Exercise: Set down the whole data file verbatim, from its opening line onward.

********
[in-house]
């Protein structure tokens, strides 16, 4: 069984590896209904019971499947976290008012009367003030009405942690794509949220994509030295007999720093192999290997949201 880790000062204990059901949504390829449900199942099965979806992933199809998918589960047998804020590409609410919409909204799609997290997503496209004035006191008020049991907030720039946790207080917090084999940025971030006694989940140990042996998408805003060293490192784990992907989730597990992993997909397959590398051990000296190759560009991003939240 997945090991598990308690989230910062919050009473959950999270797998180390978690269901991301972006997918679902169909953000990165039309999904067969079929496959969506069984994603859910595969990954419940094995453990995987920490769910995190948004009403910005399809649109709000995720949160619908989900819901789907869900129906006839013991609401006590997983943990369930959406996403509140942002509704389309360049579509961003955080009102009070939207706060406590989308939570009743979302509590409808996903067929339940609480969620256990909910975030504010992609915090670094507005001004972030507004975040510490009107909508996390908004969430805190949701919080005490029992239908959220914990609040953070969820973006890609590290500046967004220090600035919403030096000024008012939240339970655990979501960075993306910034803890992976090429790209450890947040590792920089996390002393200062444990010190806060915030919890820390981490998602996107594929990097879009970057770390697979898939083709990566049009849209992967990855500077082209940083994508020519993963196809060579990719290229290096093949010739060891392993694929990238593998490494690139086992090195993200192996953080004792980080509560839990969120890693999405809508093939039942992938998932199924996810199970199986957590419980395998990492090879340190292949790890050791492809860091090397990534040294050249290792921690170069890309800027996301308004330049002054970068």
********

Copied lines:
[in-house]
């Protein structure tokens, strides 16, 4: 069984590896209904019971499947976290008012009367003030009405942690794509949220994509030295007999720093192999290997949201 880790000062204990059901949504390829449900199942099965979806992933199809998918589960047998804020590409609410919409909204799609997290997503496209004035006191008020049991907030720039946790207080917090084999940025971030006694989940140990042996998408805003060293490192784990992907989730597990992993997909397959590398051990000296190759560009991003939240 997945090991598990308690989230910062919050009473959950999270797998180390978690269901991301972006997918679902169909953000990165039309999904067969079929496959969506069984994603859910595969990954419940094995453990995987920490769910995190948004009403910005399809649109709000995720949160619908989900819901789907869900129906006839013991609401006590997983943990369930959406996403509140942002509704389309360049579509961003955080009102009070939207706060406590989308939570009743979302509590409808996903067929339940609480969620256990909910975030504010992609915090670094507005001004972030507004975040510490009107909508996390908004969430805190949701919080005490029992239908959220914990609040953070969820973006890609590290500046967004220090600035919403030096000024008012939240339970655990979501960075993306910034803890992976090429790209450890947040590792920089996390002393200062444990010190806060915030919890820390981490998602996107594929990097879009970057770390697979898939083709990566049009849209992967990855500077082209940083994508020519993963196809060579990719290229290096093949010739060891392993694929990238593998490494690139086992090195993200192996953080004792980080509560839990969120890693999405809508093939039942992938998932199924996810199970199986957590419980395998990492090879340190292949790890050791492809860091090397990534040294050249290792921690170069890309800027996301308004330049002054970068």